Not a cash register is in sight. The electronics on display are all powered up and ready for use.

Personal trainers, specialists and newly minted concierges in aqua blue shirts make the Apple Store feel part salon, part Internet cafe — just without the espresso.

Over the past year, Apple Inc. has revamped its 201 stores, changing the layout, adding services and increasing its staffing.

The "concierge" service that Apple launched last week is only the latest initiative designed to draw more visitors and bolster already record-breaking sales.

"Apple indeed does things differently from the rest of the retail gang," said Kurt Barnard, president of the Barnard Retail Consulting Group.

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Clipboard-carrying concierges greet customers at the door to direct them to the right section of the store or to the personal shopper or trainer with whom they had made an appointment.

Several others mill the floor in case someone has a question or is ready to buy an iPod, an iPhone or a Macintosh computer.

With cash registers removed, a common question nowadays is, "Where do I pay?" The store employee would instantly reply, "Right here," and whip out a portable scanner from a hip holster.

Receipts are e-mailed on the spot or, if the customer prefers, a paper version emerges from printers hidden underneath display tables.

The products are usually brought in from storage in the back, but starting Friday and through the holiday season, Apple has designated an "express shopping" section, with inventory on the store floor ready for purchase.

A few customers who were using cash on Black Friday, though, experienced some delays, said Glenn Branney, who was visiting from Belfast, Northern Ireland, and bought an iPod Touch and iPod Nano before dawn at Apple's flagship store on New York City's Fifth Avenue.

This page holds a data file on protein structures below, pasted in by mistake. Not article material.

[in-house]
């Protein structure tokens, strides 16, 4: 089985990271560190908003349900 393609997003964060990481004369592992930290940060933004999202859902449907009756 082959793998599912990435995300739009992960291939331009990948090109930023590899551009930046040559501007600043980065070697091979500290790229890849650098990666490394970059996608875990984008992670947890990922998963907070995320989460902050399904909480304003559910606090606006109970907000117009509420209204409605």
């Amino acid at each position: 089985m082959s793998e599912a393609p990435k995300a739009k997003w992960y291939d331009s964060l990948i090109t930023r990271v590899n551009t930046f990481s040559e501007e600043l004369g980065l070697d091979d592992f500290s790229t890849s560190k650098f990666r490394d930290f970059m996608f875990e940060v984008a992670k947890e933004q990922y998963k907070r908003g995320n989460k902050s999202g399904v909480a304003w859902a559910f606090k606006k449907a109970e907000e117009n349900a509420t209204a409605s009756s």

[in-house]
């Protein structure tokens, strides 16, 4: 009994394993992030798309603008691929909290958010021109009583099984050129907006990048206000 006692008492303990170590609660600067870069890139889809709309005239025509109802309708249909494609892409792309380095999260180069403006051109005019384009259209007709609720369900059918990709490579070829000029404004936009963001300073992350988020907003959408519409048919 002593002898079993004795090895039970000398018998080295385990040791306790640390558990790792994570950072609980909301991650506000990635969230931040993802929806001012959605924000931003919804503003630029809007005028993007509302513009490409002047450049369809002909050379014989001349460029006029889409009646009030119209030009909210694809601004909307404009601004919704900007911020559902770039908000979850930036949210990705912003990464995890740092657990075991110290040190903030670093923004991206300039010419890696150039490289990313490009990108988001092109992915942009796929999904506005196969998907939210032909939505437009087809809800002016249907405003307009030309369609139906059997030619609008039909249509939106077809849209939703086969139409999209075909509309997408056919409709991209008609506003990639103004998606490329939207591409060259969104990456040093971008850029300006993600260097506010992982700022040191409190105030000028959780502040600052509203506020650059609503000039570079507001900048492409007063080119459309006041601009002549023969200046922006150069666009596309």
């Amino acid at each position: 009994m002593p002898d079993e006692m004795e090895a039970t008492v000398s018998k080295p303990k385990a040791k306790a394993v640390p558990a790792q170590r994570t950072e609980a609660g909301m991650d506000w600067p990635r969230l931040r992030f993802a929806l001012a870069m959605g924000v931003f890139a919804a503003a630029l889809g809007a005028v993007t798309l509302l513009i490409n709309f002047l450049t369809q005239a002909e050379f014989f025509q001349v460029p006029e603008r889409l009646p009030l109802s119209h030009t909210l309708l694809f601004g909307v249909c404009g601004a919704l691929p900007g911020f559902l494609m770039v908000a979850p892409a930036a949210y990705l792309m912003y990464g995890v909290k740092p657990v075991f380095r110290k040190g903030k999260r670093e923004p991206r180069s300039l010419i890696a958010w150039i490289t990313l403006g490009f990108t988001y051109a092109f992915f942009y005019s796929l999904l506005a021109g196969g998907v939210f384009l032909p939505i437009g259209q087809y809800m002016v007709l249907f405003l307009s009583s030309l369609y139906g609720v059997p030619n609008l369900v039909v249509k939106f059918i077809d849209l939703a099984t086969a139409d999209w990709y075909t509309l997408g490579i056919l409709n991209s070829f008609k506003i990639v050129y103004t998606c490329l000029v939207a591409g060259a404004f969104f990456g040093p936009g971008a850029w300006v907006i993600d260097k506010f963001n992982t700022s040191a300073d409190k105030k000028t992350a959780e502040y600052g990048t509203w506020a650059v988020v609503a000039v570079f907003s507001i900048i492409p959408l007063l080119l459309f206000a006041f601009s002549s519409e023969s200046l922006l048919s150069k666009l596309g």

Apple started eliminating checkout areas at stores last year and has now finished arming each store employee with handheld scanners for faster transactions.

That has freed up space for shiny wares or one-on-one consultations. The 11-foot counter used in the past for the "Genius Bar," the in-store technical support section, has been extended to about 35 feet per store.

It's not uncommon to find people dropping in to hang out, use the Internet or let their children play on the Macs on low-legged tables. Personal blog entries, complete with snapshots of the authors in the store, are sometimes written on the spot.

"We try to pattern the feeling to a 5-star hotel," said Apple's retail chief, Ron Johnson. "It's not about selling. It's about creating a place where you belong."

Nonetheless, sales are flying high.

The retail stores hosted more than 100 million visitors and produced about $4.2 billion in revenue in Apple's fiscal year that ended in September, up nearly 24 percent from $3.4 billion the previous year — in line with the Cupertino-based company's overall sales growth.

The "one-to-one" personal training service that Apple stores launched two years ago is also becoming more popular, Johnson said. He declined to give specific growth figures.

For $99 a year, a customer gets up to one hour a week to learn about a wide-range of subjects tailored to the customer's interest or abilities. The program is for beginners and experts alike and can cover how to set up computers, make movies, build Web sites or put together a scrapbook or family newsletter.

Analysts say Apple's approach to retailing is exemplary in the industry. But most merchants don't have the same concentration of products or the coveted gizmos that are luring people to Apple to begin with, many for the first time.

"Nothing responds more quickly in attracting consumers than a new experience and a new merchandise assortment," Barnard said. "And Apple has that going for it."

Apple has sold more than 120 million of its market-leading iPod digital media players, introducing millions of people to Apple's design aesthetics.

And Apple says that more than half of the computers sold at Apple stores are to people new to the Macintosh platform. After hovering for years with a 2 percent to 3 percent share of the PC market in the United States, Apple's slice has now grown to 8 percent, according to market researcher Gartner Inc.

The iPhone, launched in June as Apple's first foray in the cell phone market, has also brought newcomers, Johnson said.

The stores are "the front face for Apple now," Johnson said. "And we've got so many new customers that we really have to help them understand our services."